Defendants move to dismiss Plaintiff's retaliation claim against defendants Green, Huckabay, and Tucker for failure to state a claim under Rule 12(b)(6) of the Federal Rules of Civil Procedure. As discussed above, the Court finds that Plaintiff did not exhaust the available administrative remedies for his retaliation claim before filing suit, and that Defendants are entitled to dismissal of the retaliation claim on this ground. Based on this finding, the Court does not reach Defendants' other arguments in support of their motion to dismiss the retaliation claim. See Perez v. Wisconsin Dep't of Corr., 182 F.3d 532, 534 (7th Cir. 1999) (vacating judgment and remanding with instructions to dismiss for failure to exhaust in case where district court granted summary judgment to defendants on the merits and did not rule on their pending motion for dismissal based on failure to exhaust).
VI. CONCLUSION AND RECOMMENDATION
Defendants have met their burden of demonstrating that Plaintiff failed to exhaust his administrative remedies prior to filing suit, in compliance with § 1997e(a), for Plaintiff's retaliation claim against defendants Green, Huckabay, and Tucker. Defendants have shown an absence in the official records of any evidence that Plaintiff exhausted his remedies for the retaliation claim by an inmate appeal pursuant to Title 15 of the California Code of Regulations § 3084.1, et seq., concerning Plaintiff's allegations in the complaint against Defendants in this action. Plaintiff has not submitted evidence of any appeals that satisfy the exhaustion requirement for the retaliation claims, nor has Plaintiff submitted evidence that he exhausted all of the remedies available to him for these claims. Therefore, the Court finds that Defendants are entitled to dismissal of Plaintiff's retaliation claims.
However, Defendants have not met their burden of demonstrating that Plaintiff failed to exhaust his administrative remedies prior to filing suit, in compliance with § 1997e(a), for (1) Plaintiff's adverse conditions of confinement and excessive force claims against defendant Tucker, (2) Plaintiff's excessive force claims against defendants Melendez and Thompson, or (3) Plaintiff's failure-to-protect claims against defendants Tucker, Green, Huckabay, Hernandez, Rincon, Deathridge, and Lee. Plaintiff has submitted evidence that he exhausted all of the remedies available to him with regard to these claims. Therefore, the Court finds that Defendants are not entitled to dismissal of these three claims.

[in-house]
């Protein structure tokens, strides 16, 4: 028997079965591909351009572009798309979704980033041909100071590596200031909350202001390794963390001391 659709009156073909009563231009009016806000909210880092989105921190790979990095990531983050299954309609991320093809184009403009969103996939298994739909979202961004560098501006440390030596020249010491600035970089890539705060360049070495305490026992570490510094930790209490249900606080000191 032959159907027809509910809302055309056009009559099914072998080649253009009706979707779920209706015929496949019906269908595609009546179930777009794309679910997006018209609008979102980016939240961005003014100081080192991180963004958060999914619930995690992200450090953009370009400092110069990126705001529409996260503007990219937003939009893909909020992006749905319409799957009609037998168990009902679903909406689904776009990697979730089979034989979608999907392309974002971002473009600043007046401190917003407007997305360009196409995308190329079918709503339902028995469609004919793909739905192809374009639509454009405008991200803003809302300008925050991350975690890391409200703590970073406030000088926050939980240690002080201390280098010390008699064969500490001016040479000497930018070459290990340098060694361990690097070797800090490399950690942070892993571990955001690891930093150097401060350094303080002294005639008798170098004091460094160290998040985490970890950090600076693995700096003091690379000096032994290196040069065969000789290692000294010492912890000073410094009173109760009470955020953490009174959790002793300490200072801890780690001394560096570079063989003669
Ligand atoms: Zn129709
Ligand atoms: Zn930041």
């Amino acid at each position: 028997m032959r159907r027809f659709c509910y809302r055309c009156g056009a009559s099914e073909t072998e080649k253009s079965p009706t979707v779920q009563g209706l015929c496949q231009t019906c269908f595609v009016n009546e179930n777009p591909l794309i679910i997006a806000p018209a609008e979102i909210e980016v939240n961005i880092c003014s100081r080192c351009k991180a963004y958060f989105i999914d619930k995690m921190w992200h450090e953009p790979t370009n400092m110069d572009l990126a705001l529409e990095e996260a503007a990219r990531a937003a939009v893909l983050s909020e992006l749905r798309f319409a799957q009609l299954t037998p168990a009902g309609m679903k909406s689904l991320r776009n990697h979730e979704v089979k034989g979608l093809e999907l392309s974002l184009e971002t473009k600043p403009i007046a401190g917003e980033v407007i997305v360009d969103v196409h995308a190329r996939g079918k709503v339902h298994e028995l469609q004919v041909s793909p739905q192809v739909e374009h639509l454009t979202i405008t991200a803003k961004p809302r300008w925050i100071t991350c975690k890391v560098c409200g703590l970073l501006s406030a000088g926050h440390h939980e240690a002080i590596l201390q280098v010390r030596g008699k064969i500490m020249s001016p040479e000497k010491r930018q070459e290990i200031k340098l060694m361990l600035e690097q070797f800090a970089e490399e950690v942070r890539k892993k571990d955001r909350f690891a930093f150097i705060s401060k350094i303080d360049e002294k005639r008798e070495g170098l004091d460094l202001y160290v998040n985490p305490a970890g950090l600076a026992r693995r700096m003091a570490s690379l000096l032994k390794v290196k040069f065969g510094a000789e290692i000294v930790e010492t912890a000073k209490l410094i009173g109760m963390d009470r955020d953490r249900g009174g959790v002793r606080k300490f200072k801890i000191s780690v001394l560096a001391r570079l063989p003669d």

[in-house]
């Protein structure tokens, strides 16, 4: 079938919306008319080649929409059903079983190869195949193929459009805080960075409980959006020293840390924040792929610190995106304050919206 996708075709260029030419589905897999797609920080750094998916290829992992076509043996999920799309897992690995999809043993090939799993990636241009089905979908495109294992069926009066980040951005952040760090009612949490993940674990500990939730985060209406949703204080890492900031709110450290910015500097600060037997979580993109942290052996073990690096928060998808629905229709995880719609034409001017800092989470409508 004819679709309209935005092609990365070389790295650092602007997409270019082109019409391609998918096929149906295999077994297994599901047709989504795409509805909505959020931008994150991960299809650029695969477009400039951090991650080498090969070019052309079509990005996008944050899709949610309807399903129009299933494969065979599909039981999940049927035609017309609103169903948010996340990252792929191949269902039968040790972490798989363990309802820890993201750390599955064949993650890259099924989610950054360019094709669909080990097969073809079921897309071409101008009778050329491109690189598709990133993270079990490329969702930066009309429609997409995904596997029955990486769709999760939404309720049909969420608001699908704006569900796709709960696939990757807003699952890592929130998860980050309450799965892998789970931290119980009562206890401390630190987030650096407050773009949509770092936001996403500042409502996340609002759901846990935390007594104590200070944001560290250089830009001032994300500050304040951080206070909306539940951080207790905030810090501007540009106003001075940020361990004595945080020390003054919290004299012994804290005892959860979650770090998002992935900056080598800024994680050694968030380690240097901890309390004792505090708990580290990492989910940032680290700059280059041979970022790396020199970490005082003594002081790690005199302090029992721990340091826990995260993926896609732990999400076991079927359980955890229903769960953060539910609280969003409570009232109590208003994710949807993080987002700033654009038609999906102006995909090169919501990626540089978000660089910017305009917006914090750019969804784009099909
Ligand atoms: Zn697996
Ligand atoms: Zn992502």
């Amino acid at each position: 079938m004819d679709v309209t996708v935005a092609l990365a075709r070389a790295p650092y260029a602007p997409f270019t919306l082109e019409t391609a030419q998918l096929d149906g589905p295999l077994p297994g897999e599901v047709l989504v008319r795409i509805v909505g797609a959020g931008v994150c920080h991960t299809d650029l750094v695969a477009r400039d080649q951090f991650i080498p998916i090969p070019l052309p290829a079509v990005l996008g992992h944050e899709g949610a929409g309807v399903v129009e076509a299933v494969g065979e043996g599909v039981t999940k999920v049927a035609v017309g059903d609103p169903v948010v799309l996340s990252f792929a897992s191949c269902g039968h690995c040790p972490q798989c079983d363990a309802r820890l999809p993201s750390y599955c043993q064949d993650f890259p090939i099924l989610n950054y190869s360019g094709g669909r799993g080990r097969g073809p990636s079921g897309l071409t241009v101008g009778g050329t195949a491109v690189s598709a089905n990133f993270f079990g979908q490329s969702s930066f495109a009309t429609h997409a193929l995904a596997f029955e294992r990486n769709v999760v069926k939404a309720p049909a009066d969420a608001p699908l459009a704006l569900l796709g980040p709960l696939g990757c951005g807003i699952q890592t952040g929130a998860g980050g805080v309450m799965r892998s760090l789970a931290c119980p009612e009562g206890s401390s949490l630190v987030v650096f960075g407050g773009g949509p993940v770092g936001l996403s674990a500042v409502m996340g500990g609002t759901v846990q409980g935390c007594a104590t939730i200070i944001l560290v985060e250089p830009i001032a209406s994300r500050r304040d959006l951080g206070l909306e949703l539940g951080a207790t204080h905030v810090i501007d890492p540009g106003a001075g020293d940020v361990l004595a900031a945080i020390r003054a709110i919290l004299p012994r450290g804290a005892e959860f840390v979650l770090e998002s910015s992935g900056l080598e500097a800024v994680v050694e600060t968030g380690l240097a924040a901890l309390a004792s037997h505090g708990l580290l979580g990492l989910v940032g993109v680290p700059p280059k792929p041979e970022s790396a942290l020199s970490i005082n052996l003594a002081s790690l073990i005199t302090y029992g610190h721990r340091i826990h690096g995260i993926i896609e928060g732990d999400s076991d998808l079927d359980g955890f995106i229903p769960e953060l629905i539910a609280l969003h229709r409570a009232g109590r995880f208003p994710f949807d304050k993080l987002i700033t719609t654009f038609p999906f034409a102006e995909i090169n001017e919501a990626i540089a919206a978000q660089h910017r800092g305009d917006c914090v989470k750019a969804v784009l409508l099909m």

Therefore, the Court HEREBY RECOMMENDS that:
1. Defendants' motion to dismiss, filed on September 27, 2011, be GRANTED IN PART, dismissing Plaintiff's retaliation claim, without prejudice, for failure to exhaust remedies; and
2. This action proceed against defendant Tucker for subjecting Plaintiff to adverse conditions of confinement; against defendants Tucker, Green, Lee, Rincon, Hernandez, Deathridge, and Huckabay for failing to protect Plaintiff; and against defendants Tucker, Thompson, and Melendez for using excessive force against Plaintiff.
These Findings and Recommendations will be submitted to the United States District Court Judge assigned to this action pursuant to the provisions of 28 U.S.C. § 636 (b)(1). Within thirty (30) days after being served with a copy of these Findings and Recommendations, any party may file written objections with the Court and serve a copy on all parties. Such a document should be captioned "Objections to Magistrate Judge's Findings and Recommendations." Any reply to the objections shall be served and filed within ten days after service of the objections. The parties are advised that failure to file objections within the specified time may waive the right to appeal the order of the District Court. Martinez v. Ylst, 951 F.2d 1153 (9th Cir. 1991).
IT IS SO ORDERED.